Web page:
Nonetheless, 6000 people from around the country poured into Strahan, the closest town to the Gordon River, to help with blockade knowing they’d likely end up in court. Despite strict adherence to the principles of non-violence, 53 blockaders were arrested that first day; Bob Burton was one of them. A few days later, Brown, too, was arrested, and spent Christmas in Hobart’s Risdon Prison.
Ferrying the blockaders the 65km upriver from Strahan to Warner’s Landing, the site of both the blockade and dam construction, was the Gordon River tourist boat the J Lee M. Owner Reg Morrison offered its use—along with fuel and skipper Denny Hammill—to the TWS for free. But protestors weren’t the only people aboard the J Lee M; the TWS made sure the media was too, ensuring the blockade became Australia’s biggest news story.
Arrests—none involving violence—ended up totalling 1272, the largest act of civil disobedience in Australia’s history. Over 500 were jailed. But despite the blockade alone being worthy of its own piece, for reasons of space, and the fact it has been well-documented elsewhere, we’ll skip ahead here. And the other fact of the matter is that, as visible and as important as it was, it wasn’t blockading that directly saved the Franklin. Yes, more than anything this is what sticks in many people’s minds from the campaign. Yes, it slowed actual dam construction. And yes, via the news media, it brought the issue more than ever before the eyes of the nation. But ultimately, however, the Franklin was saved by its World Heritage listing and the Federal election of 1983.
Malcolm Fraser had been considering an early election, but, in another element of luck, a bad back prevented this. But on the very morning he eventually went to the Governor General to call the election, unbeknownst to him, the Labor Party was dumping Bill Hayden, replacing him with Bob Hawke. Although Federal Labor had recently adopted ‘No Dams’ as official policy (an act enabled by party president Neville Wran who held off voting on the issue until sufficient No Dam numbers could be found), Hayden was in fact pro-dams. His commitment to saving the Franklin had he been elected will always be a matter of conjecture. Hawke, however, was a no-dammer. And he wasn’t just doing it for votes. “Bob wasn’t a stranger to political opportunism,” says Doug Lowe, who knew him well. “But he had a conscience. His commitment to saving the Franklin was very strong.”
“All that energy and publicity from the blockades,” says Bob Brown, “seamlessly flowed into the election.” More than ever, the Wilderness Society’s national campaign hit its straps. Most notably, it targeted 13 key marginal electorates. The strategy wasn’t new though, says Karen Alexander—for three years, since 1980, the TWS had been raising awareness and money in marginal seats. They had also been targeting Labor Party conferences at a state level.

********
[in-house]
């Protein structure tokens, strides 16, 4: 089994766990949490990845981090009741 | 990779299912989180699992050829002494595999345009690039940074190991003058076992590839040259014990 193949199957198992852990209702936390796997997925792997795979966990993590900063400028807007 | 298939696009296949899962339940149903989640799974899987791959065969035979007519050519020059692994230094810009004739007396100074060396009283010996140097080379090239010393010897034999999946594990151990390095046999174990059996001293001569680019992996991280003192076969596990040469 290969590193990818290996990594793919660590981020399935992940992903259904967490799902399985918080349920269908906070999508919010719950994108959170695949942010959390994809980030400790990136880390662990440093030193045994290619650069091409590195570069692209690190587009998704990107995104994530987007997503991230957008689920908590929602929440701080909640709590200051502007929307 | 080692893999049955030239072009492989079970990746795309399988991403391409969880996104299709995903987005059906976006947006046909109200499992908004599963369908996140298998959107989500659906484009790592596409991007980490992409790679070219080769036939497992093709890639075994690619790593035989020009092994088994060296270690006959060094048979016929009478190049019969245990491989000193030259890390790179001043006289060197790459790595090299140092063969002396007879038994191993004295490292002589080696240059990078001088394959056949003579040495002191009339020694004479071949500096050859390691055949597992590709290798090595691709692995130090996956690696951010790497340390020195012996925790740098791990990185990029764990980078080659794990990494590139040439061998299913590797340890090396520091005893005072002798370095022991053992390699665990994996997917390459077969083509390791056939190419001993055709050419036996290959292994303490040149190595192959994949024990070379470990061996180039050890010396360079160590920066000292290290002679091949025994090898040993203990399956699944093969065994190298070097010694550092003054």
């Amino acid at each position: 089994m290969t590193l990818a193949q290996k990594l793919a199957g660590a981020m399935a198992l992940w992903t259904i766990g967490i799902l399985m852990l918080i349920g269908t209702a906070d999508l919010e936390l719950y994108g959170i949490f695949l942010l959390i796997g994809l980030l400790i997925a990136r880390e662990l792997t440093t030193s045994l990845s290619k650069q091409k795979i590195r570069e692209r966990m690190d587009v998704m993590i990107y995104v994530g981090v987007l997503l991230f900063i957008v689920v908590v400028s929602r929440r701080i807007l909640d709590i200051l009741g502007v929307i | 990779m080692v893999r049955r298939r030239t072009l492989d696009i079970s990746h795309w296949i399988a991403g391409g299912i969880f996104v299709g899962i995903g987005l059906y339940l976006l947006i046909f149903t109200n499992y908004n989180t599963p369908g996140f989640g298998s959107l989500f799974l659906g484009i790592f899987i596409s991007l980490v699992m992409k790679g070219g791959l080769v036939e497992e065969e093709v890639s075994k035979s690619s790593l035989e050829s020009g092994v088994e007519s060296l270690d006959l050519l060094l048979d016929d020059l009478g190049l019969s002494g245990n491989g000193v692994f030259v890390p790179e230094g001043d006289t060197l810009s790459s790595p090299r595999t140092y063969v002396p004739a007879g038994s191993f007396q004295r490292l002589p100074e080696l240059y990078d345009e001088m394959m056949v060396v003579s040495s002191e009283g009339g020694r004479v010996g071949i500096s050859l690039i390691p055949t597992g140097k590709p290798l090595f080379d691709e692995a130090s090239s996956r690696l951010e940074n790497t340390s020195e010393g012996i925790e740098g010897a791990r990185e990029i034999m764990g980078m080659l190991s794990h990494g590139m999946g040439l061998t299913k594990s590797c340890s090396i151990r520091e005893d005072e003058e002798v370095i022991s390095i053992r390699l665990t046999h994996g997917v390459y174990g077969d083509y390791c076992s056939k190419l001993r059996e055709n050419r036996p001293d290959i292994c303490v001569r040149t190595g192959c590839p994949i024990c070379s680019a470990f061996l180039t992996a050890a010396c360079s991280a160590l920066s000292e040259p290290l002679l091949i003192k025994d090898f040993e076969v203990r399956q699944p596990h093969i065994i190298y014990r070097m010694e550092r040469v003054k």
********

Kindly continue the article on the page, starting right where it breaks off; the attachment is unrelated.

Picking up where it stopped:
Hawke won the election effortlessly. Upon learning of his victory, he immediately declared the dam would be stopped. “[But] Robin Gray,” says Bob Brown, “was not of that ilk.” Dam construction continued as if nothing had changed. Federal Labor responded by passing a new law giving it control over all world heritage lands in Australia. Robin Gray again refused to budge. It was now up to the High Court to determine who held precedence: the state government which held the land on which the dam would be built; or the federal government which had signed the treaty that governed World Heritage listed lands.
The case went before the High Court in Brisbane on May 31, 1983. Heading the legal team was Michael Black (who eventually became a QC). Black explained to Bob Brown and the TWS that this case wasn’t about environmental issues per se, but about Commonwealth powers. The Wilderness Society nonetheless persisted arguing that the natural beauty of the Franklin should be considered, and Cathie Plowman and others stayed up all night cutting out photographs of Peter Dombrovskis’ beautiful Wild Rivers book, pasting the clippings into seven albums, one for each judge. When Black presented the albums, Chief Justice Harry Gibbs—underscoring the point that ethics and conservation were of little importance here—ruled them out saying, “The photographs could do no more than inflame our mind with irrelevancies.”
On July 1, 1983, the verdict was presented: Four to three, in favour of the feds. Just one vote separated the Franklin from destruction, and the decision had little to do with environmental loss. Nonetheless, after seven long years of battle, the Franklin was saved. And this time, Gray and the HEC were finally forced to capitulate.
All images taken from historical issues of Wild magazine.